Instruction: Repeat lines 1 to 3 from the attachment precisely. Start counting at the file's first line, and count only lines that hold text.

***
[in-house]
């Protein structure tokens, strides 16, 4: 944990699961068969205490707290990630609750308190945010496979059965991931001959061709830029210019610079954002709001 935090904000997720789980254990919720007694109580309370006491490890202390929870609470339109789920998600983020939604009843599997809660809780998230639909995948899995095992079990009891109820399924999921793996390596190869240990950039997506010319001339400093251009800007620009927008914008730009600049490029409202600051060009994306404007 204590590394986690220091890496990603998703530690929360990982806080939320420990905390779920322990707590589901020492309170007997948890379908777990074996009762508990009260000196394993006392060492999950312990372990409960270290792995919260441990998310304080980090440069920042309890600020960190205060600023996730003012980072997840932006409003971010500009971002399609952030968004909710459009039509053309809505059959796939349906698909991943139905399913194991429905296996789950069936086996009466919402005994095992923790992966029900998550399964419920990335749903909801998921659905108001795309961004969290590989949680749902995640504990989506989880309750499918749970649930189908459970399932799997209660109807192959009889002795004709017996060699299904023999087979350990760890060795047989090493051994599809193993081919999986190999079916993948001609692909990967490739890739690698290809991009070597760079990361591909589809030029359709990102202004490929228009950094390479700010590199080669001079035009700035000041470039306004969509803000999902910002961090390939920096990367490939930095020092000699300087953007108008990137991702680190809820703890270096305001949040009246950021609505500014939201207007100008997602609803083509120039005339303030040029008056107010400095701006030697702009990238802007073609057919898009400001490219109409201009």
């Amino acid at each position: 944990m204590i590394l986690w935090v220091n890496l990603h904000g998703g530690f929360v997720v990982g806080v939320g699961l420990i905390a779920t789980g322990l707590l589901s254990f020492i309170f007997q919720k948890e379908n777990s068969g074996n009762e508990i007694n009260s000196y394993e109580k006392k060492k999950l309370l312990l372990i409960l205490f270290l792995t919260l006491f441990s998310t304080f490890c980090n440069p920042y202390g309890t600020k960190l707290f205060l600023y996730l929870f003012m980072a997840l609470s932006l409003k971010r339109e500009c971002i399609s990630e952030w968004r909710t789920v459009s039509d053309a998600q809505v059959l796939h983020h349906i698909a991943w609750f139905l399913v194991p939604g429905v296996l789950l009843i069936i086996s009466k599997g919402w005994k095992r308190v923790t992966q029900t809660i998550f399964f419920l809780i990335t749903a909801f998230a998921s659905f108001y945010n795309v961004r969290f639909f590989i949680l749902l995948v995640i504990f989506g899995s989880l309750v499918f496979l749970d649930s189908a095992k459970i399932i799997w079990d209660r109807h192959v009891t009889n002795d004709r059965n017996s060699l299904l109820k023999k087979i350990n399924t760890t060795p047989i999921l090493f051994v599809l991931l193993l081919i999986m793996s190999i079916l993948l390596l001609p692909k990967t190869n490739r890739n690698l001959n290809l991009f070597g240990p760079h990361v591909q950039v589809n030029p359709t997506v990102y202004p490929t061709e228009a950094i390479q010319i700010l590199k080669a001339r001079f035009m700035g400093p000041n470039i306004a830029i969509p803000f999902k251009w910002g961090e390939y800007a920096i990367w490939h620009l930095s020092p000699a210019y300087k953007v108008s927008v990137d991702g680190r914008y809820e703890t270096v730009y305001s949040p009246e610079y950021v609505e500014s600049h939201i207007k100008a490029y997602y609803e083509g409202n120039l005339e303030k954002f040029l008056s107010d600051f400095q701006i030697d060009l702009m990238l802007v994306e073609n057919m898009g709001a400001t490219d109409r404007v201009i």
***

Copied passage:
[in-house]
């Protein structure tokens, strides 16, 4: 944990699961068969205490707290990630609750308190945010496979059965991931001959061709830029210019610079954002709001 935090904000997720789980254990919720007694109580309370006491490890202390929870609470339109789920998600983020939604009843599997809660809780998230639909995948899995095992079990009891109820399924999921793996390596190869240990950039997506010319001339400093251009800007620009927008914008730009600049490029409202600051060009994306404007 204590590394986690220091890496990603998703530690929360990982806080939320420990905390779920322990707590589901020492309170007997948890379908777990074996009762508990009260000196394993006392060492999950312990372990409960270290792995919260441990998310304080980090440069920042309890600020960190205060600023996730003012980072997840932006409003971010500009971002399609952030968004909710459009039509053309809505059959796939349906698909991943139905399913194991429905296996789950069936086996009466919402005994095992923790992966029900998550399964419920990335749903909801998921659905108001795309961004969290590989949680749902995640504990989506989880309750499918749970649930189908459970399932799997209660109807192959009889002795004709017996060699299904023999087979350990760890060795047989090493051994599809193993081919999986190999079916993948001609692909990967490739890739690698290809991009070597760079990361591909589809030029359709990102202004490929228009950094390479700010590199080669001079035009700035000041470039306004969509803000999902910002961090390939920096990367490939930095020092000699300087953007108008990137991702680190809820703890270096305001949040009246950021609505500014939201207007100008997602609803083509120039005339303030040029008056107010400095701006030697702009990238802007073609057919898009400001490219109409201009």
């Amino acid at each position: 944990m204590i590394l986690w935090v220091n890496l990603h904000g998703g530690f929360v997720v990982g806080v939320g699961l420990i905390a779920t789980g322990l707590l589901s254990f020492i309170f007997q919720k948890e379908n777990s068969g074996n009762e508990i007694n009260s000196y394993e109580k006392k060492k999950l309370l312990l372990i409960l205490f270290l792995t919260l006491f441990s998310t304080f490890c980090n440069p920042y202390g309890t600020k960190l707290f205060l600023y996730l929870f003012m980072a997840l609470s932006l409003k971010r339109e500009c971002i399609s990630e952030w968004r909710t789920v459009s039509d053309a998600q809505v059959l796939h983020h349906i698909a991943w609750f139905l399913v194991p939604g429905v296996l789950l009843i069936i086996s009466k599997g919402w005994k095992r308190v923790t992966q029900t809660i998550f399964f419920l809780i990335t749903a909801f998230a998921s659905f108001y945010n795309v961004r969290f639909f590989i949680l749902l995948v995640i504990f989506g899995s989880l309750v499918f496979l749970d649930s189908a095992k459970i399932i799997w079990d209660r109807h192959v009891t009889n002795d004709r059965n017996s060699l299904l109820k023999k087979i350990n399924t760890t060795p047989i999921l090493f051994v599809l991931l193993l081919i999986m793996s190999i079916l993948l390596l001609p692909k990967t190869n490739r890739n690698l001959n290809l991009f070597g240990p760079h990361v591909q950039v589809n030029p359709t997506v990102y202004p490929t061709e228009a950094i390479q010319i700010l590199k080669a001339r001079f035009m700035g400093p000041n470039i306004a830029i969509p803000f999902k251009w910002g961090e390939y800007a920096i990367w490939h620009l930095s020092p000699a210019y300087k953007v108008s927008v990137d991702g680190r914008y809820e703890t270096v730009y305001s949040p009246e610079y950021v609505e500014s600049h939201i207007k100008a490029y997602y609803e083509g409202n120039l005339e303030k954002f040029l008056s107010d600051f400095q701006i030697d060009l702009m990238l802007v994306e073609n057919m898009g709001a400001t490219d109409r404007v201009i």